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R&D Reporting Biases and their Consequences

Posted: 1 Sep 2005  

Baruch Lev

New York University - Stern School of Business

Bharat Sarath

Rutgers, The State University of New Jersey - Accounting

Theodore Sougiannis

University of Illinois at Urbana-Champaign - Department of Accountancy

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Abstract

The immediate expensing of R&D expenditures is often justified by the conservatism principle. However, no accounting procedure consistently applied can be conservative throughout the firm's life. We ask the following questions: (a) When is the expensing of R&D conservative and when is it aggressive, relative to R&D capitalization? and (b) What are the capital market implications of these reporting biases? To address these questions we construct a model of profitability biases (differences between reported profitability under R&D expensing and capitalization) and show that the key drivers of the reporting biases are the differences between R&D growth and earnings growth (momentum), and between R&D growth and return on equity (ROE). Companies with a high R&D growth rate relative to their profitability (typically early cycle companies) report conservatively, while firms with a low R&D growth rate (mature companies) tend to report aggressively under current GAAP. Our empirical analysis, covering the period 1972-2003, generally supports the analytical predictions.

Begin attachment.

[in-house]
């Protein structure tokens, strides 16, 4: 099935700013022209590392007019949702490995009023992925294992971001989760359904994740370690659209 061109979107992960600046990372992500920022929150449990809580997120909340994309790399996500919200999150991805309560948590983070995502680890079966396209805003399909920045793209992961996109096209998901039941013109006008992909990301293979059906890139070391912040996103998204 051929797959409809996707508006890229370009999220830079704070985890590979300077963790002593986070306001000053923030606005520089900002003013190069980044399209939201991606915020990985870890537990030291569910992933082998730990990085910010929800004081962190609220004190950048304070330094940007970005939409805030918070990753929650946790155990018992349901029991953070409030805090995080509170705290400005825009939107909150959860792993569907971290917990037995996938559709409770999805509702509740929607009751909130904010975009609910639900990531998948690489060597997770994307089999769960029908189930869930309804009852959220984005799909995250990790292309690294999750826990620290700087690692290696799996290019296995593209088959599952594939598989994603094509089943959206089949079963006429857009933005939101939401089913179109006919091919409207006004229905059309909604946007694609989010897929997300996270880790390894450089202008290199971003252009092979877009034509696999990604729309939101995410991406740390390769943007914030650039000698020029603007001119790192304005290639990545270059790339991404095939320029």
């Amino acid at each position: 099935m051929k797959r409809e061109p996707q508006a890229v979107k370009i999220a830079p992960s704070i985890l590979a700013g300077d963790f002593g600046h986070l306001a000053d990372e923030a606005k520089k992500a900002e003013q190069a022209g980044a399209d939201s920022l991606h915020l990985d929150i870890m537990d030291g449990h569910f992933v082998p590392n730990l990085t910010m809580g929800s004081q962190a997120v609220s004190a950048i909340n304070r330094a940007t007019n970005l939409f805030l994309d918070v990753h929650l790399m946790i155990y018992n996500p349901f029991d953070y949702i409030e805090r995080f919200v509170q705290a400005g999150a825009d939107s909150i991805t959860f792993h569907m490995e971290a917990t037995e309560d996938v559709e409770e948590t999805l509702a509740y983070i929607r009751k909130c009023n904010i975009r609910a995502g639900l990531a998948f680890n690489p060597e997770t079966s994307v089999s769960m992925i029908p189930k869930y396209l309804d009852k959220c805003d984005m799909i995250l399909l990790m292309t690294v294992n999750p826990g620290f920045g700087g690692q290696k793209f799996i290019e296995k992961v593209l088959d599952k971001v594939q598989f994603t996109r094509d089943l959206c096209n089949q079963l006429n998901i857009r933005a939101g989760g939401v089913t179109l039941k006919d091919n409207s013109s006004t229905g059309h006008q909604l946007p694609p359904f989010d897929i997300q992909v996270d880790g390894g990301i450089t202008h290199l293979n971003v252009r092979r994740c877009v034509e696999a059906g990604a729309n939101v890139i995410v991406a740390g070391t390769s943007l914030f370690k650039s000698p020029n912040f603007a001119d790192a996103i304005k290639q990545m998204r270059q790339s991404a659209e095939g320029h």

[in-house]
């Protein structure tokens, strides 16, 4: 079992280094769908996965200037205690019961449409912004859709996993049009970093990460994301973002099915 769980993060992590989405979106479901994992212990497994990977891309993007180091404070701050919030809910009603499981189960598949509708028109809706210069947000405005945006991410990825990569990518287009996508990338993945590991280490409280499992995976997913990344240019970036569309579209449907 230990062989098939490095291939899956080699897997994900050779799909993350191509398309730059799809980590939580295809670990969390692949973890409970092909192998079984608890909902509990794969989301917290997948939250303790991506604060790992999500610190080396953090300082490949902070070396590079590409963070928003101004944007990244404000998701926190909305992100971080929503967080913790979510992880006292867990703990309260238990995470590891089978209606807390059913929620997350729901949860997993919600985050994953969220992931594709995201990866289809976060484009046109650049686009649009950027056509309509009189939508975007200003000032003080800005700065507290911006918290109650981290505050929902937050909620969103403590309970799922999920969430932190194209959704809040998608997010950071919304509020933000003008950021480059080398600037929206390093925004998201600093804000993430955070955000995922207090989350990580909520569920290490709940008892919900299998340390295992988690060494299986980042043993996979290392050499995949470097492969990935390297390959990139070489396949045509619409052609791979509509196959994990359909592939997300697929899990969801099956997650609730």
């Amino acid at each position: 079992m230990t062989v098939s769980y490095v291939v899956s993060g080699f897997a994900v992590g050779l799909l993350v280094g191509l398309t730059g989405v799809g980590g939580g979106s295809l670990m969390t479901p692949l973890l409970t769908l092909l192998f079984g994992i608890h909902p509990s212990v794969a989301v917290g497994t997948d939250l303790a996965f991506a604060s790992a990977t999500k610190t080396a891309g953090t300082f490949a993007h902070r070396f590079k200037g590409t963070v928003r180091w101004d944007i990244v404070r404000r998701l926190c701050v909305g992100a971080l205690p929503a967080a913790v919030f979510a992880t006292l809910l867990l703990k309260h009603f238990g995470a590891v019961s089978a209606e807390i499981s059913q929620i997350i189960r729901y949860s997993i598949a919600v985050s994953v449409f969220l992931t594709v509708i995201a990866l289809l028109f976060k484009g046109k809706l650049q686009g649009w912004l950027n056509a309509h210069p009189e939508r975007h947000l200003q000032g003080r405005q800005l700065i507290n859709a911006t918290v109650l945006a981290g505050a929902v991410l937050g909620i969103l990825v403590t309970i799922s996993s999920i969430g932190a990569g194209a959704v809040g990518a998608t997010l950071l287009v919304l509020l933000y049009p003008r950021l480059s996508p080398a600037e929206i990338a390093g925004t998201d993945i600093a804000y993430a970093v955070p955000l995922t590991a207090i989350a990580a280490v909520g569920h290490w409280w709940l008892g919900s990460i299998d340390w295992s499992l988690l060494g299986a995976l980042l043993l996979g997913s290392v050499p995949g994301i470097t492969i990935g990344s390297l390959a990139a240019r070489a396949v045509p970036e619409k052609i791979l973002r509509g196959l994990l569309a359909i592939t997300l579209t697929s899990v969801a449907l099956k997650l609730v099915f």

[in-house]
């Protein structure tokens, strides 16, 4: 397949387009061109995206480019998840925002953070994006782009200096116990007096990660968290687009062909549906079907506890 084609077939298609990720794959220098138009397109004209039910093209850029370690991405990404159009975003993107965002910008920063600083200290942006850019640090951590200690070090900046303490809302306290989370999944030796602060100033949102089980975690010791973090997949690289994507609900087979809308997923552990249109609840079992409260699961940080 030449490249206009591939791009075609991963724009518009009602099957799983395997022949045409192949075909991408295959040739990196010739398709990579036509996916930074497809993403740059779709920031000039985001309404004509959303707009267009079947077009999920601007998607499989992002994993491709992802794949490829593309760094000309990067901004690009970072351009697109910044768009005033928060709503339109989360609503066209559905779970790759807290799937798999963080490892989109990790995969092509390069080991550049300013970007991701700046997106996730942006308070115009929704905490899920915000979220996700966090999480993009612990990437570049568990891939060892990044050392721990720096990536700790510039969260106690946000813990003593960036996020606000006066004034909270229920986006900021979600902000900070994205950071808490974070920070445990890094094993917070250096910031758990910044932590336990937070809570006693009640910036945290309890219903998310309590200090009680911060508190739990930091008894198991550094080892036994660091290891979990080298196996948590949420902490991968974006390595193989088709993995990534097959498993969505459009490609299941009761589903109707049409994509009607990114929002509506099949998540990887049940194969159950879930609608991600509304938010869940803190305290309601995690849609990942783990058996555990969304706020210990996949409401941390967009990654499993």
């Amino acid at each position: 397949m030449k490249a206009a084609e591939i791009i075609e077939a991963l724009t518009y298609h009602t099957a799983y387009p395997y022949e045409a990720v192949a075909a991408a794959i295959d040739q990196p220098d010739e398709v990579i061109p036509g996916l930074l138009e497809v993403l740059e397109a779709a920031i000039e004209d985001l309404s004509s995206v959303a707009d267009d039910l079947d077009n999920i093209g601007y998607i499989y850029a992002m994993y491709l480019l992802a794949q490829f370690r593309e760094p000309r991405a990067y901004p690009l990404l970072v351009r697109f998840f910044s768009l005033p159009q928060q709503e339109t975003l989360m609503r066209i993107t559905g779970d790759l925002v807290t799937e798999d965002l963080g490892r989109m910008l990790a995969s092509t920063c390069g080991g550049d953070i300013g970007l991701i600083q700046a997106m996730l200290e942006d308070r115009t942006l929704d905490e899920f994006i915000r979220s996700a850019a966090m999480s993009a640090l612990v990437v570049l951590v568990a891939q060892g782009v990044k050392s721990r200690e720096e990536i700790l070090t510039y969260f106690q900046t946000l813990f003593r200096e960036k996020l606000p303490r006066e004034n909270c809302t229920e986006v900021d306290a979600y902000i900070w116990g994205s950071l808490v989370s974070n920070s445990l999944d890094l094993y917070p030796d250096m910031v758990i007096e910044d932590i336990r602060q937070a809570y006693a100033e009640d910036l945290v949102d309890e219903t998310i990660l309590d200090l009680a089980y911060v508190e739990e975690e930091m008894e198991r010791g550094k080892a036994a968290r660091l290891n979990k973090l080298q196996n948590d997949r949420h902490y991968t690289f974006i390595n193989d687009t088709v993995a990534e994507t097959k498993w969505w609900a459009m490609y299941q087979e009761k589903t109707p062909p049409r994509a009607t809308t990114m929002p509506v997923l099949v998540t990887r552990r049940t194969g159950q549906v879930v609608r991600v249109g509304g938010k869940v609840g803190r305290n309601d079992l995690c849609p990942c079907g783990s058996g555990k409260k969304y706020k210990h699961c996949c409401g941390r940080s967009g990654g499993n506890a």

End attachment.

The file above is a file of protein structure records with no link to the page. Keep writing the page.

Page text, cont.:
In the valuation analysis we find evidence consistent with investor fixation on the reported profitability measures: we detect undervaluation of conservatively reporting firms and overvaluation of aggressively reporting firms. These misvaluations appear to be corrected when the reporting biases reverse from conservative to aggressive and vice versa. This evidence is consistent with behavioral finance arguments about investor cognitive biases.

Keywords: R&D Accounting, Reporting Biases, Market Valuation, Mispricing

JEL Classification: M41, M44, O30, G14

Suggested Citation

Lev, Baruch and Sarath, Bharat and Sougiannis, Theodore, R&D Reporting Biases and their Consequences. Contemporary Accounting Research, Vol. 22, No. 4, Winter 2005. Available at SSRN: https://ssrn.com/abstract=795605

Baruch Itamar Lev

New York University - Stern School of Business ( email )

40 West 4th Street, Suite 400
New York, NY 10012
United States
212-998-0028 (Phone)
212-995-4001 (Fax)

HOME PAGE: http://www.baruch-lev.com

Bharat Sarrukai Sarath

Rutgers, The State University of New Jersey - Accounting ( email )

94 Rockafeller Road
Piscataway, NJ 08854
United States

Theodore Sougiannis (Contact Author)

University of Illinois at Urbana-Champaign - Department of Accountancy ( email )

360 Wohlers Hall
1206 South Sixth Street
Champaign, IL 61820
United States
217-244-0555 (Phone)
217-244-0902 (Fax)

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